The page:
The Shadow Minister for Regional Development, Mr Crean, has indicated in Parliament that he will be moving amendments to expand the terms of reference to cover the spread of EI in addition to its outbreak, to compare Australian quarantine practice with international standards, to evaluate whether Australian standards have been adhered to, and to require the minister to table the report in Parliament. [26]

Back to top

Financial implications

The Explanatory Memorandum states that the Bill will have no financial impact, but the conduct of the inquiry will of course cost a significant amount. The 2004 Royal Commission into the Centenary House Lease, for example, cost some $4 million, [27] whereas the larger HIH Royal Commission (2001 03) cost some $39 million. [28]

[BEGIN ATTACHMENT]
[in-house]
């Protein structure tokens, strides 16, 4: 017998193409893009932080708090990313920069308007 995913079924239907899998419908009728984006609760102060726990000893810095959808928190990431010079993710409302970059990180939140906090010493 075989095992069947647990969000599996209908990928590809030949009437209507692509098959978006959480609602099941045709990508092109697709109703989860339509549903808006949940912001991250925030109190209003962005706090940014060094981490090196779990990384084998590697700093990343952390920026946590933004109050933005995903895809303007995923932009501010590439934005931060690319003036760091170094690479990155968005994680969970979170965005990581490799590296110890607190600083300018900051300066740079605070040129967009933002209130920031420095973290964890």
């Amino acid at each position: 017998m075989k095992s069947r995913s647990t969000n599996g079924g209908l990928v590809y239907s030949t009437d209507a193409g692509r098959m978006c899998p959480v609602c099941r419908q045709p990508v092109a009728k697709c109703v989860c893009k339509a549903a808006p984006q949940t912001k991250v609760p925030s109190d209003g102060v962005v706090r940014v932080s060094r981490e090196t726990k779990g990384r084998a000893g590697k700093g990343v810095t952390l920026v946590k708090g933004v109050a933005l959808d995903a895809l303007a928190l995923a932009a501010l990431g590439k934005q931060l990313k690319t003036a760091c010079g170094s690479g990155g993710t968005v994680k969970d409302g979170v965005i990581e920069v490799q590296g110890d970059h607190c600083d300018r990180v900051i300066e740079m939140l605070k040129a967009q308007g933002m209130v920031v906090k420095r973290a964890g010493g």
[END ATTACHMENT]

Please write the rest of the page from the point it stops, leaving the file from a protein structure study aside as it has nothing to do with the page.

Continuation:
Key issue

The traditional means of establishing an inquiry with wide powers is to use the Royal Commissions Act 1902. Queensland academic Scott Prasser has described the qualities of royal commissions:

The importance of this statutory foundation is that it confers on royal commissions and similar bodies, special and coercive powers of investigation to collect and procure information, protect witnesses, compel witnesses to attend hearings and give evidence, even if self-incriminating. However, there are prohibitions on the use of evidence gathered by royal commissions in any subsequent legal proceedings. With the exceptions listed below, most other public inquiries are not established under legislation and do not have such powers of investigation as royal commissions. Instead, such inquiries rely on their executive government appointment and prestige to progress their investigations. [29]